The second senior horse I took in, Thunder, did not want to be touched or groomed when he first came. He had just retired from eight years as a therapy horse, and I think he was done with being touched.
Once a week I brushed him just to check his coat. Other than that, I didn’t touch him. To the naked eye, you would think that I didn’t love Thunder. But the opposite was true. I cared so much about his long-term well-being that I respected his current need not to be touched. I figured eventually he would touch me, rather than me touch him.
One morning after I had finished feeding all the horses, I realized I was tired and really wanted to take a nap. I was about to drive home to do that when I remembered I had a foam camping mat in the trunk of my car. It was a beautiful day, and I saw Thunder taking a nap under the trees. I got my foam mat, and headed to the same grove of trees.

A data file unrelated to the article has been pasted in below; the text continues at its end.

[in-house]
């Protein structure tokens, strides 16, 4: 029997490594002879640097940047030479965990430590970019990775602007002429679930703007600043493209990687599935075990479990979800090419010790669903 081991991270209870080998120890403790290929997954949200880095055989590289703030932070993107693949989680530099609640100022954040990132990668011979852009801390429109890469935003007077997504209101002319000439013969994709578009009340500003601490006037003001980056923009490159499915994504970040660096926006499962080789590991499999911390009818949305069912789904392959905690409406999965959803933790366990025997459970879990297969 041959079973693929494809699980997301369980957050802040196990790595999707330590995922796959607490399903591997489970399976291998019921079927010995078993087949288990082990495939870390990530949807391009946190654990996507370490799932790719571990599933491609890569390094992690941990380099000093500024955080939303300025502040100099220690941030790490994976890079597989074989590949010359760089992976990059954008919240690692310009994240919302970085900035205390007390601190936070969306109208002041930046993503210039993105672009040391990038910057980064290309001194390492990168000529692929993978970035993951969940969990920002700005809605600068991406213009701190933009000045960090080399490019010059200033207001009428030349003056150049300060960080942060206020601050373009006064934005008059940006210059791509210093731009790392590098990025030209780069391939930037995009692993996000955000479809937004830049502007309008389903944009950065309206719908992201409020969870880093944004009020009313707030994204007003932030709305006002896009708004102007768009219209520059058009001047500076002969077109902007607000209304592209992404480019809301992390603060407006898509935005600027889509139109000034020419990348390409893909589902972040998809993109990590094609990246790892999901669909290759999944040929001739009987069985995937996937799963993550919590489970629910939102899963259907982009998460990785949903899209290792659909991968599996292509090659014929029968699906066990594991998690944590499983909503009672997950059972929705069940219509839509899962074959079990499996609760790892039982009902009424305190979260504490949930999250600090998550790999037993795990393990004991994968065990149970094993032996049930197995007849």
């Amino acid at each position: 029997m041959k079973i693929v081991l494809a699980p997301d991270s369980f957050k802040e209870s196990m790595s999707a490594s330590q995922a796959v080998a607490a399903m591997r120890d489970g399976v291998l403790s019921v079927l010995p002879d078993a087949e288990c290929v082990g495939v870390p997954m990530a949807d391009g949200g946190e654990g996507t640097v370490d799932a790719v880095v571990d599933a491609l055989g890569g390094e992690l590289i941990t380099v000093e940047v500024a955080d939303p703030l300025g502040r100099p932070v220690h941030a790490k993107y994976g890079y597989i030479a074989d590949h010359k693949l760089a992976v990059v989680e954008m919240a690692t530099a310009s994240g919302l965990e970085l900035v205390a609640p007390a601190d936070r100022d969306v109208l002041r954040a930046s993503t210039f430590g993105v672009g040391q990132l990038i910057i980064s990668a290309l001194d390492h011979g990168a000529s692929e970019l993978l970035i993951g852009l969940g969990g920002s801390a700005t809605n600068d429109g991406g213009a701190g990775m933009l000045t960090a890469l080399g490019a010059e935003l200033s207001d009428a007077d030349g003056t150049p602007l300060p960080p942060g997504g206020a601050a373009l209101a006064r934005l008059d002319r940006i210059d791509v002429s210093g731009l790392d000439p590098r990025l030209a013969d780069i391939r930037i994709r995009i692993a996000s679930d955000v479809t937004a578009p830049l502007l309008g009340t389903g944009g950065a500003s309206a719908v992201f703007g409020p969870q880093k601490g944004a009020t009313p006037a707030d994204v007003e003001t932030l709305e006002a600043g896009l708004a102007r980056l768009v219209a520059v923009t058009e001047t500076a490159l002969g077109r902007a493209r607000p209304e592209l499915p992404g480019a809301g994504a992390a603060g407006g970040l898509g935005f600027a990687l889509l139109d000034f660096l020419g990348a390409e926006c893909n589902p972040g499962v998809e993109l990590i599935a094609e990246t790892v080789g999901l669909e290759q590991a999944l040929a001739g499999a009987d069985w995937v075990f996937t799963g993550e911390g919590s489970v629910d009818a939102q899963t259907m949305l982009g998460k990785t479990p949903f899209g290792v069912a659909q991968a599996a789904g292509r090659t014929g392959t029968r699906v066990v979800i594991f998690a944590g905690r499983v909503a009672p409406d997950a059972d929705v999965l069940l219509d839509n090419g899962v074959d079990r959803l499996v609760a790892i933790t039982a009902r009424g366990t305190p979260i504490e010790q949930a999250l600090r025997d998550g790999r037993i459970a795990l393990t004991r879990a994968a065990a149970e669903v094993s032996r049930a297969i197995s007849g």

So as not to inadvertently put any pressure on Thunder, I kept my distance and ignored him as I walked by to find a tree off the beaten path for my nap. As I set up my mat, Thunder left his own napping spot and started walking toward me. I continued to ignore him, curious to see what he had in mind without any interference from me. To my surprise, he stopped 15 feet away (10-15 feet is a horse’s sense of personal space). Facing me, he cocked a hind leg in relaxation and took a nap.
I was honored.
He didn’t want to be touched, but he did want connection. For months he taught me about all the communication that goes on among horses before they ever physically touch each other. It was a whole new experience. Then it dawned on me, this horse that didn’t want to be touched was sharing something far more important with me: his experience of his world.